Stanislas de Boufflers was nominated as a rapporteur. He presented his Rapport sur la propriété des auteurs de nouvelles découvertes et inventions en tout genre d'industrie on December 30, 1790. Boufflers was clearly inspired by Diderot's arguments, pointing out that « if there is a genuine property to a man, it is his thought. » For him, the inventions were considered as inventor's products, which property has to be secured.

Source: Gabriel Galvez-Behar, Patents and the market for technology in the early 19th century France

The first patents (renamed 'brevets d'invention' in French) law of 7 January 1791 was all-encompassing in its guidelines as to what the law applied to.

This law

was immediately contested by those, who considered that patents were useless privileges

Source: Gabriel Galvez-Behar

but determined lobbying by the Société des inventions et des découvertes ensured that the first law was backed up by a second law in May 1791.

The evidence suggests that the main motives for the new patents law were to end the abuses of the previous system and to protect inventors, in part so that France would benefit from their ideas becoming public; note that inventors who applied for patents in other countries would be 'punished' by losing their French patent.

The initial impact of the law was minimal in terms of the number of patents (or 'brevets d'invention' as they were now called) granted - there was initially (until 1824 onwards) no increase in the number granted. Financially, the state benefited very little (if at all); obtaining a brevet d'invention was very expensive, one reason why there were so few applications.

Nonetheless, brevets d'invention for financial methods raised concerns; financial speculation was a major issue at the time, especially in relation to the government-issued assignats (a kind of paper money supposedly secured by assets and land confiscated from the church and the nobility) which, largely due to over-issuing, were decreasing in value, thereby creating unrest and undermining the government's efforts to raise money. As financial speculation tends to concentrate money in the hands of a few, it is hardly surprising that the more revolutionary elements of the government were looking for ways to discourage it, even if the issuing of financial patents was not a significant factor with regards to assignats.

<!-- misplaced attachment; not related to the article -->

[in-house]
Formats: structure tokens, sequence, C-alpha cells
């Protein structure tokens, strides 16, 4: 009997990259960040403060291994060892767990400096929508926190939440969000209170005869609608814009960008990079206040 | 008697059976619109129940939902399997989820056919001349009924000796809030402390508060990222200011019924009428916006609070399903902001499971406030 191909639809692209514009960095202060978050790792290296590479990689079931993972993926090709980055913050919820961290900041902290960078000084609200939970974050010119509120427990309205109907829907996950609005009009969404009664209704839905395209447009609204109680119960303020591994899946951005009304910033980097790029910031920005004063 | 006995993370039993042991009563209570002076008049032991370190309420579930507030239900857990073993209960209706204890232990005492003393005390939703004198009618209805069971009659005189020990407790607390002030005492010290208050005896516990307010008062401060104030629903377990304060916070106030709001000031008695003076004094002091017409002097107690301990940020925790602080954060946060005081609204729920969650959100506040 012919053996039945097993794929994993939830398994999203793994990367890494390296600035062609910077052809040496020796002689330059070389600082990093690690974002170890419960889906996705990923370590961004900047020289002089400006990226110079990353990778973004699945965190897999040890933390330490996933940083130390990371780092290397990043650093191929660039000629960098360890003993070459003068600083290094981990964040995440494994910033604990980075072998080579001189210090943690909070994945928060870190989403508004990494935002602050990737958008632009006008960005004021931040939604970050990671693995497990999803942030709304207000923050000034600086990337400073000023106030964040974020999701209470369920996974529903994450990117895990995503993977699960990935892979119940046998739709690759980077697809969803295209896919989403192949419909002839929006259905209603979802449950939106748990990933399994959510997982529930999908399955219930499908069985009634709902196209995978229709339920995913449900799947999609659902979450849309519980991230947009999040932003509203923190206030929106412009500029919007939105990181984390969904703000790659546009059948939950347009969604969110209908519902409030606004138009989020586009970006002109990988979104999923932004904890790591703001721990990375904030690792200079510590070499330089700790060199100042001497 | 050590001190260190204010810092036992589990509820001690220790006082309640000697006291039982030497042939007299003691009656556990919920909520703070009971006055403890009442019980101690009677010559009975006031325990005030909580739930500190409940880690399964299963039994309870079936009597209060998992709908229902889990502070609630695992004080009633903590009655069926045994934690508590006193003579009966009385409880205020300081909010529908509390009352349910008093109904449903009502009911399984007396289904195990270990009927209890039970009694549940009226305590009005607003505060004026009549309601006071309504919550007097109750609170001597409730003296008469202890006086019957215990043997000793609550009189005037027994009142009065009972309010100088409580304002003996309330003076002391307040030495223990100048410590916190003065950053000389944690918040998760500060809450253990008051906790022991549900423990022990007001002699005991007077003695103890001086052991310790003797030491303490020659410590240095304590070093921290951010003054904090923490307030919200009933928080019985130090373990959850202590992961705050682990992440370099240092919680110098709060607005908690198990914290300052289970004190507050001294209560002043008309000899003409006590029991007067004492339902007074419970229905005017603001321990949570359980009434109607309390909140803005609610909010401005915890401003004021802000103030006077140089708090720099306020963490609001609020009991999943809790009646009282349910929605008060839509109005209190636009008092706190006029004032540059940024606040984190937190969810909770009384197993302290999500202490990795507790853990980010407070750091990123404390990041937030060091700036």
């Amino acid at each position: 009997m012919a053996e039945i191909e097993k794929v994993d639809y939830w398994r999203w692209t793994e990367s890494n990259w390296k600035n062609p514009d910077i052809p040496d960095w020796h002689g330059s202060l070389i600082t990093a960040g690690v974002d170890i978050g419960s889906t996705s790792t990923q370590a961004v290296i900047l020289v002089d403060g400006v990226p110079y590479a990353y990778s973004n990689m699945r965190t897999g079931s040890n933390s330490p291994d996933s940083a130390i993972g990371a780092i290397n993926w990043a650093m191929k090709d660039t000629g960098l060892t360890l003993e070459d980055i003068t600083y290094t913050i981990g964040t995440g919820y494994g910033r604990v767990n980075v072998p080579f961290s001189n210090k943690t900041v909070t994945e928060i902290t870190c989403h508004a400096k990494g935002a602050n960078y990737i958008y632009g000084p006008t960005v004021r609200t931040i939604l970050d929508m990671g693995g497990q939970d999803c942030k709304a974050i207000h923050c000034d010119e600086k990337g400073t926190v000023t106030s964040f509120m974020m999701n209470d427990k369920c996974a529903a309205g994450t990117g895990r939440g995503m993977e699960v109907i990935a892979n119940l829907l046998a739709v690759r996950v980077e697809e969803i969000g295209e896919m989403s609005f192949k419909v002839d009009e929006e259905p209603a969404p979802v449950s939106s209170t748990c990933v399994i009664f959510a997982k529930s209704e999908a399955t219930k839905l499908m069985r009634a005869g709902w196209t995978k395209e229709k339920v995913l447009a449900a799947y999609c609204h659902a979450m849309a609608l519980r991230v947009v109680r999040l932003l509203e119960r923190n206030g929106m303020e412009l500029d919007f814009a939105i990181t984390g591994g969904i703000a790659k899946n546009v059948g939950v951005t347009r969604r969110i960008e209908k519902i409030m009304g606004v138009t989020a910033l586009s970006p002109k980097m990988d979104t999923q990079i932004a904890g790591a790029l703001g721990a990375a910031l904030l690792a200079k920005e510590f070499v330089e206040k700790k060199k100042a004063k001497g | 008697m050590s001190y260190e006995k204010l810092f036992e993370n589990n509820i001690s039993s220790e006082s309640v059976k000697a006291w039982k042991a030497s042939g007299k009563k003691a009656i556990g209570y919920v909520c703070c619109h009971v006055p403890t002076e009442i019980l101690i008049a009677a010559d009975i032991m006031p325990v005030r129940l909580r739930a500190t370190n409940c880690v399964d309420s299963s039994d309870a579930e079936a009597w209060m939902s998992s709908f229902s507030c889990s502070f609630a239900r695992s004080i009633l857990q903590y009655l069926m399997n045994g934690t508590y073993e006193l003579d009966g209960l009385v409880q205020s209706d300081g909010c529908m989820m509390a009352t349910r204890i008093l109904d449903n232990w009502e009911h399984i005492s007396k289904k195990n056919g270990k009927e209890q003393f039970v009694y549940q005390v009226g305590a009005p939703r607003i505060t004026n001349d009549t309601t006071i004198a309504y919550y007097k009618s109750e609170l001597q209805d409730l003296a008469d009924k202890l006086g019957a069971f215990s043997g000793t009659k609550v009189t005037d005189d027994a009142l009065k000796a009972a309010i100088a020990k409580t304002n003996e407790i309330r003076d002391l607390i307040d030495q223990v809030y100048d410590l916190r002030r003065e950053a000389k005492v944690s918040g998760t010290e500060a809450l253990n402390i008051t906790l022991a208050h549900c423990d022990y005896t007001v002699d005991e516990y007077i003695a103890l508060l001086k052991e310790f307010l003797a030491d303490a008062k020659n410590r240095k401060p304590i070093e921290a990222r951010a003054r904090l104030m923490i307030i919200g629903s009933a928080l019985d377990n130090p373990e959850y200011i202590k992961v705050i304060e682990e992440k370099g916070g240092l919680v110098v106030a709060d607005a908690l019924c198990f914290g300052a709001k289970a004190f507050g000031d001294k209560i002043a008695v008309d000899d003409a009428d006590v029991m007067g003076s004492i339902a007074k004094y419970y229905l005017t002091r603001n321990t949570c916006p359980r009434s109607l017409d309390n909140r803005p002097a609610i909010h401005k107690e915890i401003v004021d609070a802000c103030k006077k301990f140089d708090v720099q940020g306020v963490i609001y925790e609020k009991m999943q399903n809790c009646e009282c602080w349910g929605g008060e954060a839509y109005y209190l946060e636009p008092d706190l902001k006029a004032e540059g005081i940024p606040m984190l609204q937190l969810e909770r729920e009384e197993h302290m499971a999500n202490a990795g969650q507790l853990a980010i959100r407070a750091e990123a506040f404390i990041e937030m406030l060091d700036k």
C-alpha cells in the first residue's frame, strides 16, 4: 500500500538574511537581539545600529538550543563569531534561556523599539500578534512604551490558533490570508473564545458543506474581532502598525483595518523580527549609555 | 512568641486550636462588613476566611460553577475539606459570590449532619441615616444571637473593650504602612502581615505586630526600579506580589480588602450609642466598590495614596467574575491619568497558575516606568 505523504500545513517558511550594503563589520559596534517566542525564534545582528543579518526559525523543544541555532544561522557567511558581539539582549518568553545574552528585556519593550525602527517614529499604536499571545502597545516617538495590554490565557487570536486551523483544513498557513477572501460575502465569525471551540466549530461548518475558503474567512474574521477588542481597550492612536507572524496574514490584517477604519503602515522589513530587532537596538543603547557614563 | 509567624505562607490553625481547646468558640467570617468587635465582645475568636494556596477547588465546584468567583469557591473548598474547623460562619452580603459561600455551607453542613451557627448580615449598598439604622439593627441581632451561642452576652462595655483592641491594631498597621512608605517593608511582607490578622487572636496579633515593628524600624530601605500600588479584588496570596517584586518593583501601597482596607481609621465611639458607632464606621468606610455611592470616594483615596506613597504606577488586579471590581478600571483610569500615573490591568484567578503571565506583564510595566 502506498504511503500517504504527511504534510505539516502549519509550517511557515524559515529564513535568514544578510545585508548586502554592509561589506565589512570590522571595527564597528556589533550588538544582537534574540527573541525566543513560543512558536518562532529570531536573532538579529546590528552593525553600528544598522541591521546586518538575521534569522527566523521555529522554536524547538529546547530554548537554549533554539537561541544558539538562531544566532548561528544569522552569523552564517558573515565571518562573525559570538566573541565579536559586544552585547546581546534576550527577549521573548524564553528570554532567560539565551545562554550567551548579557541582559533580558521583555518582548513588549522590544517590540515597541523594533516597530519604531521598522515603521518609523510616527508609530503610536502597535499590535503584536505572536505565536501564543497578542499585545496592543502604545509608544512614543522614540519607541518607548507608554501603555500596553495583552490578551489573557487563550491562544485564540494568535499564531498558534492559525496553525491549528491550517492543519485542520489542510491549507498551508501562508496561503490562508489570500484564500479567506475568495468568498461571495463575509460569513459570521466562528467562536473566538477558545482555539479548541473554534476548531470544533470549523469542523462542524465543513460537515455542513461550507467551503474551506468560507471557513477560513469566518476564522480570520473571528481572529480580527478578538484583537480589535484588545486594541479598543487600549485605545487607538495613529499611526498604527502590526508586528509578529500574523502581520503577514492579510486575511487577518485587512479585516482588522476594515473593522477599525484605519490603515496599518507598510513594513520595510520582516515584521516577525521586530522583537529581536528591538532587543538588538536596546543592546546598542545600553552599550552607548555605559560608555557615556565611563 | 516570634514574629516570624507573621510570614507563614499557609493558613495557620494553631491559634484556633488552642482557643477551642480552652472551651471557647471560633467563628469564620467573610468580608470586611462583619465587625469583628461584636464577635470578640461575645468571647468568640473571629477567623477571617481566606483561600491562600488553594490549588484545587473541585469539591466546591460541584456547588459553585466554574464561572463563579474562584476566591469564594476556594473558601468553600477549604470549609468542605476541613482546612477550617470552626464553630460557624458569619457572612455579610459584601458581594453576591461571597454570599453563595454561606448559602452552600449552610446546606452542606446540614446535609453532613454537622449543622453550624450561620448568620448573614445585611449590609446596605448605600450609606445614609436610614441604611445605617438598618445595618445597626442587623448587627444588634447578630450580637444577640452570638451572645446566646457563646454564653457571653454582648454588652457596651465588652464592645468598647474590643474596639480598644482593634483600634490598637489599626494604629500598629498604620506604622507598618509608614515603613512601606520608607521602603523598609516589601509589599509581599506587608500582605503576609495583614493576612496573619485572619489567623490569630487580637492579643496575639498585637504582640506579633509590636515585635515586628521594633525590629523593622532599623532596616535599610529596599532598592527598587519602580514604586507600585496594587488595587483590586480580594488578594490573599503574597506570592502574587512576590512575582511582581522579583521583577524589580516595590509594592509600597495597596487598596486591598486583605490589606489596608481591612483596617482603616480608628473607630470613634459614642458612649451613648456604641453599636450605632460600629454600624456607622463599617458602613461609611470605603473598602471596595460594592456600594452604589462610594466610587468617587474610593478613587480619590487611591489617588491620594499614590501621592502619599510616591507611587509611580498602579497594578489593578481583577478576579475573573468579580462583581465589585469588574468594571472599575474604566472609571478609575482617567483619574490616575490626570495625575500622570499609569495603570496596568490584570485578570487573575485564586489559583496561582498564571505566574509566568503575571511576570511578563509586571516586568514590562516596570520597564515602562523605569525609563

Revisions were proposed in 1792. The Archives Parlementaires for 20 September 1792 has a summary of the debate on financial patents. The motion to abolish them was proposed by M. Raignoux and supported by M. Jollivet.

M. Raignoux demande la revocation des brevets d’invention en matière de finances, qu’il a présentés comme une source d’agiotage...; que les brevets d’invention qui pourrait être delivrés pour des établissements de finances deviendraient dangereux;

M. Jollivet appuie la proposition en montrant, comme M. Raignoux que ces brevets serve qu’a tromper le people, en legalisant l’agiotage.


Mr. Raignoux asks for the revocation of patents of invention in matters of finances, which he presented as a source of agiotage ...; that patents that could be issued for financial institutions would become dangerous

Mr. Jollivet supports the proposal by showing, as Mr. Raignoux, that by legalizing agiotage, these patents only serve to deceive the people.

(Agiotage is the speculative buying or selling of stocks)

Despite some opposition, the motion was passed and Jean-Marie Roland de la Platiere, who was Minister of the Interior, abolished them the same month. At the same time, the 14 patents for financial methods which had already been issued were revoked.


The Assemblée nationale législative was replaced by the Convention nationale the day after the vote on patents, which was one of the two final laws passed on 20 Sept.

Other sources:

Augustin-Charles Renouard, Traité des brevets d'invention de perfectionnement et d'importation

The French Revolution, The Assignats, And The Counterfeiters